This year’s sea ice cover of the Barents and Kara seas north of Russia opened up early, in April, exposing the surface ocean waters to the energy from the sun weeks ahead of schedule. By May 31, the extent of the Arctic sea ice cover was comparable to end-of-June average levels. But the Arctic weather changed in June and slowed the sea ice loss. A persistent area of low atmospheric pressure, accompanied by cloudiness, winds that dispersed ice and lower-than-average temperatures, didn’t favor melt.

The rate of ice loss picked up again during the first two weeks of August, and is now greater than average for this time of the year. A strong cyclone is moving through the Arctic, similar to one that occurred in early August 2012. Four years ago, the storm caused an accelerated loss of ice during a period when the decline in sea ice is normally slowing because the sun is setting in the Arctic. However, the current storm doesn’t appear to be as strong as the 2012 cyclone and ice conditions are less vulnerable than four years ago, Meier said.

“This year is a great case study in showing how important the weather conditions are during the summer, especially in June and July, when you have 24 hours of sunlight and the sun is high in the sky in the Arctic,” Meier said. “If you get the right atmospheric conditions during those two months, they can really accelerate the ice loss. If you don’t, they can slow down any melting momentum you had. So our predictive ability in May of the September minimum is limited, because the sea ice cover is so sensitive to the early-to-mid-summer atmospheric conditions, and you can’t foresee summer weather.”

As scientists are keeping an eye on the Arctic sea ice cover, NASA is also preparing for a new method to measure the thickness of sea ice — a difficult but key characteristic to track from orbit.

“We have a good handle on the sea ice area change,” said Thorsten Markus, Goddard’s cryosphere lab chief. “We have very limited knowledge how thick it is.”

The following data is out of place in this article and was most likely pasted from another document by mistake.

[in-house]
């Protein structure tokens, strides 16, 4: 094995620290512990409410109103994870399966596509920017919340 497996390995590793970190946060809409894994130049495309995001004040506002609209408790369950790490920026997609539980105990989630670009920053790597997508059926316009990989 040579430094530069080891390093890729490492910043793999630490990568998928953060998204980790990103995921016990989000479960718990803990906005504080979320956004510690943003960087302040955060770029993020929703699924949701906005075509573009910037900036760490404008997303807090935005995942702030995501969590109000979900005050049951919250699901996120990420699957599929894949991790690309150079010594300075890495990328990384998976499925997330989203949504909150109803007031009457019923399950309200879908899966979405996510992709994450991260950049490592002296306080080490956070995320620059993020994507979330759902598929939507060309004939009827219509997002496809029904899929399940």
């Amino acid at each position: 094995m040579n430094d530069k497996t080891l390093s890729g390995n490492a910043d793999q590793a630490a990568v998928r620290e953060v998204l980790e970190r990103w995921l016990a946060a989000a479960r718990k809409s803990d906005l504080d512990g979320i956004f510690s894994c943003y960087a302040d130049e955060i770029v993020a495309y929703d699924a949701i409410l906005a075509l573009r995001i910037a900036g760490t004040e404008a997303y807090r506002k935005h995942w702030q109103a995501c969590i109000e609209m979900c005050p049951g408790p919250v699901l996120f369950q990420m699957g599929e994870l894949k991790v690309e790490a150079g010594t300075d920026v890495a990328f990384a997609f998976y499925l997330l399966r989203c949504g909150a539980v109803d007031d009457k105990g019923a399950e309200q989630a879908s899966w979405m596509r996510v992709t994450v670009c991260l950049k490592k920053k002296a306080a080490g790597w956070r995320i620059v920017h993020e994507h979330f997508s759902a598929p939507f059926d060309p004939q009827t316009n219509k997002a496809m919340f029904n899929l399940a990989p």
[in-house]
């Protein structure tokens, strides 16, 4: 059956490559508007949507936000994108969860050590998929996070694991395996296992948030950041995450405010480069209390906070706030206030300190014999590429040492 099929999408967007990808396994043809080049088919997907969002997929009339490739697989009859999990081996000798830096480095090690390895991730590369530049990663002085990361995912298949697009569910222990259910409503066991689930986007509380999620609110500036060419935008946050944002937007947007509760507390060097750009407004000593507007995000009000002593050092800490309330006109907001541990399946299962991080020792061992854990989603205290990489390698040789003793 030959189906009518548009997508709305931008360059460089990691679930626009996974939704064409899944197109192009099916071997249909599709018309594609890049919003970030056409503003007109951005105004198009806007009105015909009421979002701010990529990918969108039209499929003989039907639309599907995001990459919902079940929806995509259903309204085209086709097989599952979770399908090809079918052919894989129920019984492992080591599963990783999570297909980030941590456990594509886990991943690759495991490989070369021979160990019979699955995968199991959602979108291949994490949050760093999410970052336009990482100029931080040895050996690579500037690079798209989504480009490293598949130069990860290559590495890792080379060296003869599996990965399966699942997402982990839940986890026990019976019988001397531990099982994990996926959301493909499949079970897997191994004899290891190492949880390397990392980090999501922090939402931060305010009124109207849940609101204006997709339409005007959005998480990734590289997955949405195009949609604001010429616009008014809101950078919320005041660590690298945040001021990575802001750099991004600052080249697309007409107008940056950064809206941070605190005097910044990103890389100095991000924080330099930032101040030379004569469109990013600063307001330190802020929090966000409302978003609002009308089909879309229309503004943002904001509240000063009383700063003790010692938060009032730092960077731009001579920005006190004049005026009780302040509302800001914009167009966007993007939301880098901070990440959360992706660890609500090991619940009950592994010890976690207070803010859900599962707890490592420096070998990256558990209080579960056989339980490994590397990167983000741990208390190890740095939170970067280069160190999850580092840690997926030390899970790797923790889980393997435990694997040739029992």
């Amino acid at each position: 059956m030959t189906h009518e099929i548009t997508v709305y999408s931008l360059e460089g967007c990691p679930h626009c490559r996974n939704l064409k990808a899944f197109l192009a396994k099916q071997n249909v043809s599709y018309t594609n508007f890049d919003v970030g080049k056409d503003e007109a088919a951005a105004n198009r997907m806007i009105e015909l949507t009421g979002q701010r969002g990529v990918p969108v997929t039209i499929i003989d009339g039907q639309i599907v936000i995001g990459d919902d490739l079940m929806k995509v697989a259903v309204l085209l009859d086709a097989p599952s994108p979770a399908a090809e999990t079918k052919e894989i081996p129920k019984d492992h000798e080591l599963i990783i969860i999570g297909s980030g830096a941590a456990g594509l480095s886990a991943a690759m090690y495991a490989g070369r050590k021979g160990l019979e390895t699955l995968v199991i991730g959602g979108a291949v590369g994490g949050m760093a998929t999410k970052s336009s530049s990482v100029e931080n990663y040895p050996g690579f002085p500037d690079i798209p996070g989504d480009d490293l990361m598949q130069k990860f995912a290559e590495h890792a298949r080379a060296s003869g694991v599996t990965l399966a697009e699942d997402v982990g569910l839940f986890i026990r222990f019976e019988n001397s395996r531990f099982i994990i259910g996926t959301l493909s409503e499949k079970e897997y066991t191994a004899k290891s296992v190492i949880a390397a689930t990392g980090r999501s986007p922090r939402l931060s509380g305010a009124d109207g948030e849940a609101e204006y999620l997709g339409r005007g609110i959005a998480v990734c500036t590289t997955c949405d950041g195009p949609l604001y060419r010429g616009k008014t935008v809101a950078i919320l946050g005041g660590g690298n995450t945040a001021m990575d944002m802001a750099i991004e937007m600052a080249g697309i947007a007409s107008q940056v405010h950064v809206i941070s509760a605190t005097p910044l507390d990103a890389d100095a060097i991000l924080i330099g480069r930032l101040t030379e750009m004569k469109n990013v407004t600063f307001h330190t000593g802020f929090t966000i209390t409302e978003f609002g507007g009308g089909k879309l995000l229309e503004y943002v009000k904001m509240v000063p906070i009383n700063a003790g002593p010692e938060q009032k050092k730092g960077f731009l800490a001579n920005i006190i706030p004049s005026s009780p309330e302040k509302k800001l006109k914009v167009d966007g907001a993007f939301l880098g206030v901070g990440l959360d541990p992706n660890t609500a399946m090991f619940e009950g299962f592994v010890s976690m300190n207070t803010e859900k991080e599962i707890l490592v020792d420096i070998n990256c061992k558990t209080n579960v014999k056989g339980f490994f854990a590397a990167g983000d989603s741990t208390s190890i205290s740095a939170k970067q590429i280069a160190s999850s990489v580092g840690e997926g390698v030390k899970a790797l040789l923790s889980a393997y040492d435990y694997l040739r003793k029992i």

Research vessels or submarines can measure ice thickness directly, and some airborne instruments have taken readings that can be used to calculate thickness. But satellites haven’t been able to provide a complete look at sea ice thickness in particular during melting conditions, Markus said. The radar instruments that penetrate the snow during winter to measure thickness don’t work once you add in the salty water of the melting sea ice, since the salinity interferes with the radar.

The Ice, Cloud and land Elevation Satellite-2, or ICESat-2, will use lasers to try to get more complete answers of sea ice thickness. The satellite, slated to launch by 2018, will use a laser altimeter to measure the heights of Earth’s surface.

In the Arctic, it will measure the elevation of the ice floes, compared to the water level. However, only about one-tenth of sea ice is above the water surface; the other nine-tenths lie below.

To estimate the entire thickness of the ice floe, researchers will need to go beyond the above-water height measurements, and perform calculations to account for factors like the snow on top of the ice and the densities of the frozen layers. Scientists are eager to see the measurements turned into data on sea ice thickness, Markus said.

“If we want to estimate mass changes of sea ice, or increased melting, we need the sea ice thickness,” he said. “It’s critically important to understanding the changes in the Arctic.”

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The above post is reprinted from materials provided by NASA/Goddard Space Flight Center. The original item was written by Maria-José Viñas and Kate Ramsayer. Note: Content may be edited for style and length.